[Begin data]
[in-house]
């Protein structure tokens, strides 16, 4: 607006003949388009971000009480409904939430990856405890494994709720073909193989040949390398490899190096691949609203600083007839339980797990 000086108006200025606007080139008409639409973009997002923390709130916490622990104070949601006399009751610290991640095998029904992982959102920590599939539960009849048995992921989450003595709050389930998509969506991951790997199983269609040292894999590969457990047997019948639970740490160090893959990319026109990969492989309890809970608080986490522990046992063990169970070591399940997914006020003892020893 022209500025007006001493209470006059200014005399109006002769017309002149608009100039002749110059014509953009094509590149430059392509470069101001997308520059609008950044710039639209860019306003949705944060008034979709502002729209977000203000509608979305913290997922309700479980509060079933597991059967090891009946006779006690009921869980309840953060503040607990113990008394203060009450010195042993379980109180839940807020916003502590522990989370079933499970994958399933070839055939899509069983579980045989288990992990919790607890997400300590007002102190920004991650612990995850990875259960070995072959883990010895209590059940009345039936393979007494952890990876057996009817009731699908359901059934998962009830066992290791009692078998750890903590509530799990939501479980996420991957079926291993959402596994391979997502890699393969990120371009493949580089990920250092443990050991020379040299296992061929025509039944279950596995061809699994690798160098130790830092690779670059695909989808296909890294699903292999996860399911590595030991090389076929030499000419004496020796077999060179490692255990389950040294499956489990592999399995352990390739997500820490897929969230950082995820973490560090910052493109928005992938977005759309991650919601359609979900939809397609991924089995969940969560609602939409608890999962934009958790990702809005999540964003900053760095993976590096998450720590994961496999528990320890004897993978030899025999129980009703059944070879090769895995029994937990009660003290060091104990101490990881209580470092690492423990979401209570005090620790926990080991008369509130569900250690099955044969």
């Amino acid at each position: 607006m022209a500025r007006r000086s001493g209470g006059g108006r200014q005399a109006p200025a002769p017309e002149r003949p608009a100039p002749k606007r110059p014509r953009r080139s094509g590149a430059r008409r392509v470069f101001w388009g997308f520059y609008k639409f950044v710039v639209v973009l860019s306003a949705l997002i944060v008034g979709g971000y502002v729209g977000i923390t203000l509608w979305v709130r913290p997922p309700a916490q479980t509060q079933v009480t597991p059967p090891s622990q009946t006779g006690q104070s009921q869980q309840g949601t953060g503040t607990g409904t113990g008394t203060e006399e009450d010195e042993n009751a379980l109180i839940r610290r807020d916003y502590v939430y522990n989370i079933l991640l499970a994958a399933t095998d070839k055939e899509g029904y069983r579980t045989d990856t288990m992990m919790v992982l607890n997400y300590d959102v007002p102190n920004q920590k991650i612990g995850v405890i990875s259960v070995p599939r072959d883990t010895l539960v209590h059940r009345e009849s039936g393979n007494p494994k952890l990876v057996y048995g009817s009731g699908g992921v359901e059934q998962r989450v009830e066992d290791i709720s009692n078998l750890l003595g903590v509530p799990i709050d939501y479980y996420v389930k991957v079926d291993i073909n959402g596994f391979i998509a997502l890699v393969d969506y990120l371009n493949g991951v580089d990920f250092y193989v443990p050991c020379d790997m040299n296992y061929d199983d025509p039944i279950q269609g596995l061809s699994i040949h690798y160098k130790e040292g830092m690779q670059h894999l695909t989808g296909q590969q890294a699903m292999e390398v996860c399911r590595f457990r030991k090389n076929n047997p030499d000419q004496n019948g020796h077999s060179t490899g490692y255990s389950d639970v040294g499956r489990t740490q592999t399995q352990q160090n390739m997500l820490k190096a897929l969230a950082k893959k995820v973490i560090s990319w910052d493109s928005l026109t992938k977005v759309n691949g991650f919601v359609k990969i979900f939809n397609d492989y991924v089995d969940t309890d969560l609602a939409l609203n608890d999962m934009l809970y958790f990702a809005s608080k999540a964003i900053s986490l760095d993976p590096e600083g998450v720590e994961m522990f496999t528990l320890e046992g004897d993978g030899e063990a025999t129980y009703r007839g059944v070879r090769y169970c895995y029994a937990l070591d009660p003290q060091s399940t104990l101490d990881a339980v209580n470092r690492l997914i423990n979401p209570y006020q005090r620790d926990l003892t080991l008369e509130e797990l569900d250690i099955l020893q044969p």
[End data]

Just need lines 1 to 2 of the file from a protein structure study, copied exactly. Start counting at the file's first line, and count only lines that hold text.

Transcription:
[in-house]
């Protein structure tokens, strides 16, 4: 607006003949388009971000009480409904939430990856405890494994709720073909193989040949390398490899190096691949609203600083007839339980797990 000086108006200025606007080139008409639409973009997002923390709130916490622990104070949601006399009751610290991640095998029904992982959102920590599939539960009849048995992921989450003595709050389930998509969506991951790997199983269609040292894999590969457990047997019948639970740490160090893959990319026109990969492989309890809970608080986490522990046992063990169970070591399940997914006020003892020893 022209500025007006001493209470006059200014005399109006002769017309002149608009100039002749110059014509953009094509590149430059392509470069101001997308520059609008950044710039639209860019306003949705944060008034979709502002729209977000203000509608979305913290997922309700479980509060079933597991059967090891009946006779006690009921869980309840953060503040607990113990008394203060009450010195042993379980109180839940807020916003502590522990989370079933499970994958399933070839055939899509069983579980045989288990992990919790607890997400300590007002102190920004991650612990995850990875259960070995072959883990010895209590059940009345039936393979007494952890990876057996009817009731699908359901059934998962009830066992290791009692078998750890903590509530799990939501479980996420991957079926291993959402596994391979997502890699393969990120371009493949580089990920250092443990050991020379040299296992061929025509039944279950596995061809699994690798160098130790830092690779670059695909989808296909890294699903292999996860399911590595030991090389076929030499000419004496020796077999060179490692255990389950040294499956489990592999399995352990390739997500820490897929969230950082995820973490560090910052493109928005992938977005759309991650919601359609979900939809397609991924089995969940969560609602939409608890999962934009958790990702809005999540964003900053760095993976590096998450720590994961496999528990320890004897993978030899025999129980009703059944070879090769895995029994937990009660003290060091104990101490990881209580470092690492423990979401209570005090620790926990080991008369509130569900250690099955044969």